Sex and secrecy close doors to good policy


Barry O'FarrellLast week, the community was considering whether the extra-marital sex life of former NSW Health Minister John Della Bosca should have a bearing on his suitability for high office. Whatever the result of that discussion, it's certain the revelations of his affair with student Kate Neil provided a further free kick for opposition leader Barry O'Farrell (pictured), who is now more assured than ever of victory at the March 2011 election.

But as the Sydney Morning Herald suggested in an editorial on Thursday, an unprepared Liberal Government could be as bad for NSW as the discredited Labor Government.

'We don't know what O'Farrell and his colleagues stand for on too many important matters, and sometimes where the Coalition has made a stand — for example, on electricity privatisation and the publication of league tables for schools — it has appeared contrary to liberal principles.'

As we know only too well, the same can be said for the Federal Opposition, which is struggling to develop and agree on positions on some major policy challenges including climate change.

Policy development receives little attention relative to its importance to a properly functioning democracy. It's encouraging that Barry O'Farrell was present at last Tuesday's Sydney Institute 20th Anniversary dinner, and would have had the opportunity to swap ideas with past state political leaders including Nick Greiner, Bob Carr, Neville Wran and John Brogden.

The Institute is best known for the 60 policy forums it conducts each year. In her address to the gathering, Governor-General Quentin Bryce identified what is perhaps most important in the Institute's contribution to policy development on all sides of politics. She described the Institute as 'an important gatherer of people and ideas; an agent for discussion about the things we care about; a forum for thinking aloud'.

The role of quality conversation in policy development may also be inferred from the speech given by Sister Pat Murray at Thursday evening's Sydney launch of the book Loreto in Australia.

Her address — which was titled 'Daring to imagine, willing to risk: keys for social transformation' — alluded to the fact that social change usually begins with a traceable conversation among just a few people. She attributed this idea to American organisational consultant Margaret Wheatley, who helps dysfunctional organisations identify and achieve their goals.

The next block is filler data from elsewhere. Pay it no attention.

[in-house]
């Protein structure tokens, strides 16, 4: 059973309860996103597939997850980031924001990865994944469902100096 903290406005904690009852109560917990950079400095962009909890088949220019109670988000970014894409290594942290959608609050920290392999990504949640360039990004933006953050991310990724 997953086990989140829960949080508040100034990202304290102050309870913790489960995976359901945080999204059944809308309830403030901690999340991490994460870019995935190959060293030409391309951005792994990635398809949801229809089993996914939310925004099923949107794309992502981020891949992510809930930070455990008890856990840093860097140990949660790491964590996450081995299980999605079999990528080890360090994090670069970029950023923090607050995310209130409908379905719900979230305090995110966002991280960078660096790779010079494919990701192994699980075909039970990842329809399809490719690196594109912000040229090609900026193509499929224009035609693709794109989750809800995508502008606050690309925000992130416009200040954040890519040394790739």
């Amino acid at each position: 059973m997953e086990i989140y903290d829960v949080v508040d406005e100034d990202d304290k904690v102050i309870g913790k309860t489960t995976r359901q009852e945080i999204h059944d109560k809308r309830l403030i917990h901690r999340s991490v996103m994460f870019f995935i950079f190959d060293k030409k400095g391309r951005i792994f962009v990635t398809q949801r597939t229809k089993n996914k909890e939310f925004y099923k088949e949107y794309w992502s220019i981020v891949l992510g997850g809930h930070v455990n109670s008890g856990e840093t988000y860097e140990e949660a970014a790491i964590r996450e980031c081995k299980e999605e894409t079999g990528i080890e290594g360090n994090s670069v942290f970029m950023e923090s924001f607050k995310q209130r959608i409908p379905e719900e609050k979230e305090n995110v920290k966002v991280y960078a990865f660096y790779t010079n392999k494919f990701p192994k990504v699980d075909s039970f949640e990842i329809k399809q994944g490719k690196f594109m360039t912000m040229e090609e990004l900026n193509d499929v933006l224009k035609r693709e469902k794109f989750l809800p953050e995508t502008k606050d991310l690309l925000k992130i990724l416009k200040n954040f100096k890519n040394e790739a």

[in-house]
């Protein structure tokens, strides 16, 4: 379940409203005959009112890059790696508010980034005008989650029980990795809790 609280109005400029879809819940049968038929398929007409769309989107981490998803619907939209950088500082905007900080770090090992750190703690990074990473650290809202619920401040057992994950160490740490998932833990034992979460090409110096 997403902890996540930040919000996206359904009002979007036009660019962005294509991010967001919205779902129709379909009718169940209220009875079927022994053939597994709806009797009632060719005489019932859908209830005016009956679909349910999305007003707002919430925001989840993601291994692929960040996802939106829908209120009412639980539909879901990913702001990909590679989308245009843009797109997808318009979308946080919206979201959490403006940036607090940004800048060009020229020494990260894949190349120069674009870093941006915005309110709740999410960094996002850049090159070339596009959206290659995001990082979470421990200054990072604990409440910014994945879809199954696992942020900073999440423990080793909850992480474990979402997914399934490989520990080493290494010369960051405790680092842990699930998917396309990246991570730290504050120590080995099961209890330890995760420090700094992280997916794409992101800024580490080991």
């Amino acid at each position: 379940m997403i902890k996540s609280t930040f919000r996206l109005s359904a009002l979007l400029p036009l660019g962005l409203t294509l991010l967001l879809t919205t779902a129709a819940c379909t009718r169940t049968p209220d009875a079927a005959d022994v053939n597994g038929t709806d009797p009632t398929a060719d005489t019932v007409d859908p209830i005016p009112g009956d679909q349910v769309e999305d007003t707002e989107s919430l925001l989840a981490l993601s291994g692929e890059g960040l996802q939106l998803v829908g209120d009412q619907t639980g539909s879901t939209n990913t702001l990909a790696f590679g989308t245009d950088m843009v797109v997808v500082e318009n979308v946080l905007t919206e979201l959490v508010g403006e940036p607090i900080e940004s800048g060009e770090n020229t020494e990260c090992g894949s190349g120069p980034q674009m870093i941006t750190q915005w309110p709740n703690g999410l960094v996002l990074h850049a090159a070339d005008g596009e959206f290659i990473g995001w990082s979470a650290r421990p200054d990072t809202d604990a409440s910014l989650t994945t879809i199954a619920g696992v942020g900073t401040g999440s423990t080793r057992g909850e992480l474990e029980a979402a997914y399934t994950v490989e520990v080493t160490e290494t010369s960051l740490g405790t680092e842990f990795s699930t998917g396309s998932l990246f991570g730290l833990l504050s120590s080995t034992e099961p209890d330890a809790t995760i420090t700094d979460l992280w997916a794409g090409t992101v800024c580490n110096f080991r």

It's crucial that such conversation does not occur behind closed doors. That is the way the factional system has always functioned in Australian politics.

The Centre for Policy Development's executive director Miriam Lyons employs open-source software development as a metaphor for good policy development. Open-source software uses code that can be seen by all users and developers, who in turn contribute to its improvement. Its transparency/participation/collaboration model is set against the secrecy at the core of software development at corporations such as Microsoft and Apple.

Political leaders energised by 'open-source' conversation will speak to the electorate much more effectively than those who derive their inspiration from behind the closed doors of either the faction meeting room or the bedroom.

Michael MullinsMichael Mullins is editor of Eureka Street.

Topic tags: policy, sex, John Della Bosca, Kate Neil, conversation, Barry O'Farrell, Sydney Institute



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Existing comments

Sex and secrecy..and conversations behind closed doors.It's something that continues to bedevil our own Church...and, similarly, robs the flock of good policies.

Sadly,we don't have a vote!
Brian Haill | 07 September 2009

A sound rule that I've gleaned from bitter experience is, "if it has to be kept confidential, chances are it'll do me no good".

Perhaps the same rule could be applied to public affairs?
David Arthur | 07 September 2009


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